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Weekly links October 12: should you decide on ethics by polling, beware the uneven treatment probabilities, roads are good, and more...

David McKenzie's picture
  • Stephanie Schwartz asks “are research ethics a question of public opinion?” on the Political Violence at a glance blog -  which discusses a new study that asked both research subjects and scholars their opinions on the acceptability of different research designs. Interesting discussion, particularly around what to do when the two differ – e.g. “A human rights advocate wants their interview with a researcher to be on the record. But the researcher worries that disclosing the subject’s name might put them in harm’s way. Does the researcher follow the participant’s understanding of “acceptable risk” and publish their name? Or do they follow their own instincts and keep the source anonymous?” (h/t This Week in Africa).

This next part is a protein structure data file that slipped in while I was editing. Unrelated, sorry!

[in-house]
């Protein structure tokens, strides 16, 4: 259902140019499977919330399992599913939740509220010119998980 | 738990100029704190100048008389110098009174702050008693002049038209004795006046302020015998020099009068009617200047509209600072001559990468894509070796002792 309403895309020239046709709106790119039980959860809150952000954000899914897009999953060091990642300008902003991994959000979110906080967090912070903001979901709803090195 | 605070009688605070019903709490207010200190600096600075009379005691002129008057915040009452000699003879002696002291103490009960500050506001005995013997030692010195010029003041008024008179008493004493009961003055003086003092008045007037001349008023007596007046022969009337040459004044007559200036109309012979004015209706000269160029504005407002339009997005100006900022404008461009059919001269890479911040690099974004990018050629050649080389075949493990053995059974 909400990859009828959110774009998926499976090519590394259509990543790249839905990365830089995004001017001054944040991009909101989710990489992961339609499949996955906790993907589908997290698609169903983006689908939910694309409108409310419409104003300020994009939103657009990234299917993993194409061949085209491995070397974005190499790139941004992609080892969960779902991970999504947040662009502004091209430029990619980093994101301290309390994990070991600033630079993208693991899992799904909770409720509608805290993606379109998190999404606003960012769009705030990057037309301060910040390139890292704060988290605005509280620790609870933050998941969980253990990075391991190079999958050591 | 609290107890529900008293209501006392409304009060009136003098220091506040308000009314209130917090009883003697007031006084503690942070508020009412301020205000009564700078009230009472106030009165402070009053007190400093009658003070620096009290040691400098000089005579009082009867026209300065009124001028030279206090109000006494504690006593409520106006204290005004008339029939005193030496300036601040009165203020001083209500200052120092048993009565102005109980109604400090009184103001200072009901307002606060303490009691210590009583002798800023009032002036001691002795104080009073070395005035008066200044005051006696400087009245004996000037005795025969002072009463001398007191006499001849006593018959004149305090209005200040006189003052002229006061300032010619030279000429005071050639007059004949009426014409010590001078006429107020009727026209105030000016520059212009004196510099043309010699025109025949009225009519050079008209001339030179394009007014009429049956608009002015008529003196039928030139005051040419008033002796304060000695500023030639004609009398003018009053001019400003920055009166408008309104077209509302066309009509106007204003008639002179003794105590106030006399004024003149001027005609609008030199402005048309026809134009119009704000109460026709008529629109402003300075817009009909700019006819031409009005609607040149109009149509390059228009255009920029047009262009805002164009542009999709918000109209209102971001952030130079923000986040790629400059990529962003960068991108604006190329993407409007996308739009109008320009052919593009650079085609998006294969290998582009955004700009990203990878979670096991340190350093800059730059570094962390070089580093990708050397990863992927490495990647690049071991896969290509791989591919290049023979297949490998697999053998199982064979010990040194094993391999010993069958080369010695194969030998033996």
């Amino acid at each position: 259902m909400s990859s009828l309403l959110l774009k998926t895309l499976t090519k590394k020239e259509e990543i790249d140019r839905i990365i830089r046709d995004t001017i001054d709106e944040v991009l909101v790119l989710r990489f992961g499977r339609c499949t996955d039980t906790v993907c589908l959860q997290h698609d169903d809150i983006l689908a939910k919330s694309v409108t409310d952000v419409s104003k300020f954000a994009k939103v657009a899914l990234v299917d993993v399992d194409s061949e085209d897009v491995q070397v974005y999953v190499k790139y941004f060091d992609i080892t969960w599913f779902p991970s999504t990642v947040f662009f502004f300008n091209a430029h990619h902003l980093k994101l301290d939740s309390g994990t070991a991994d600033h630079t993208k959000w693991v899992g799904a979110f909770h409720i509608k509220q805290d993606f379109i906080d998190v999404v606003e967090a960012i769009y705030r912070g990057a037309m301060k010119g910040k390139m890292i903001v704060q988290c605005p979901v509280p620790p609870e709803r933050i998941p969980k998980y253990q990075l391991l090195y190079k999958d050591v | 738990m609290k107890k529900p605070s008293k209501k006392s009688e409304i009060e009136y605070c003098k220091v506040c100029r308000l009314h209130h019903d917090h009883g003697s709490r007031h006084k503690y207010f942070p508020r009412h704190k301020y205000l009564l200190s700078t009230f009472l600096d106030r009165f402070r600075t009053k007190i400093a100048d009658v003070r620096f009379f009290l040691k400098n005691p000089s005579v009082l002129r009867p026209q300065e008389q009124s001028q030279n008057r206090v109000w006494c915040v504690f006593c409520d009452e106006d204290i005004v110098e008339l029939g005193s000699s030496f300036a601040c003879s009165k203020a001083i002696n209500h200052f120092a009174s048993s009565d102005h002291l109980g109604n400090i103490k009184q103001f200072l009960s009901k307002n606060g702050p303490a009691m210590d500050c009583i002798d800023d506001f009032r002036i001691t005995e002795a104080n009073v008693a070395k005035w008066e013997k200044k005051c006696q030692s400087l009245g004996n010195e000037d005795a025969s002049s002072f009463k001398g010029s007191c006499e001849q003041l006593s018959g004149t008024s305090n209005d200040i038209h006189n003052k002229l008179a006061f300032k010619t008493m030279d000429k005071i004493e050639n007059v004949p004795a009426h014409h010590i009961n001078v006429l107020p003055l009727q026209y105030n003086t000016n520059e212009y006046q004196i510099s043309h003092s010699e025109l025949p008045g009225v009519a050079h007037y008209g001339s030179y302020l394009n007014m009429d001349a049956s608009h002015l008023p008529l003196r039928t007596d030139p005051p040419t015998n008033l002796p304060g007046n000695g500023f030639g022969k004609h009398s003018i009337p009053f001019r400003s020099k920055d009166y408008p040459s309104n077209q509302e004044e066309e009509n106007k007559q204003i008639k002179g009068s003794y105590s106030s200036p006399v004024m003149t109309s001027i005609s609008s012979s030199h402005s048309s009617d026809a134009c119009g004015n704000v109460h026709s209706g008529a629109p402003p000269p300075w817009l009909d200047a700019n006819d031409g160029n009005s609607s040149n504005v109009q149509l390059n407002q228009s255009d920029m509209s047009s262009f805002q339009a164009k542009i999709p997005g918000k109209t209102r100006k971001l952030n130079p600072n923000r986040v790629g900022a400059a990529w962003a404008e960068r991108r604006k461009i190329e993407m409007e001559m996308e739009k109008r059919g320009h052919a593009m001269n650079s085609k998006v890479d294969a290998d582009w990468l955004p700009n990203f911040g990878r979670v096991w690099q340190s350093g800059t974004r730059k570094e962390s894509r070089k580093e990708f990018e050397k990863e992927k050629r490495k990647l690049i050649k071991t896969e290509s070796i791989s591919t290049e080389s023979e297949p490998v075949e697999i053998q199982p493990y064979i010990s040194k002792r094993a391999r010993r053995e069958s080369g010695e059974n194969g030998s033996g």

• On the Future Development blog, Ariel Benyishay and co-authors discuss how they used satellite data to evaluate a USAID rural roads project in Palestine – using a diff-in-diff approach they compare nightlight in 750 meter grid cells shortly before, during, and shortly after the roads were rehabilitated to those in not-yet-improved cells. The report has some discussion of the many challenges involved, such as how to interpret an increase in nightlights, dealing with cells which have multiple roads treated, and the problem of potential spatial reallocation of economic activity.

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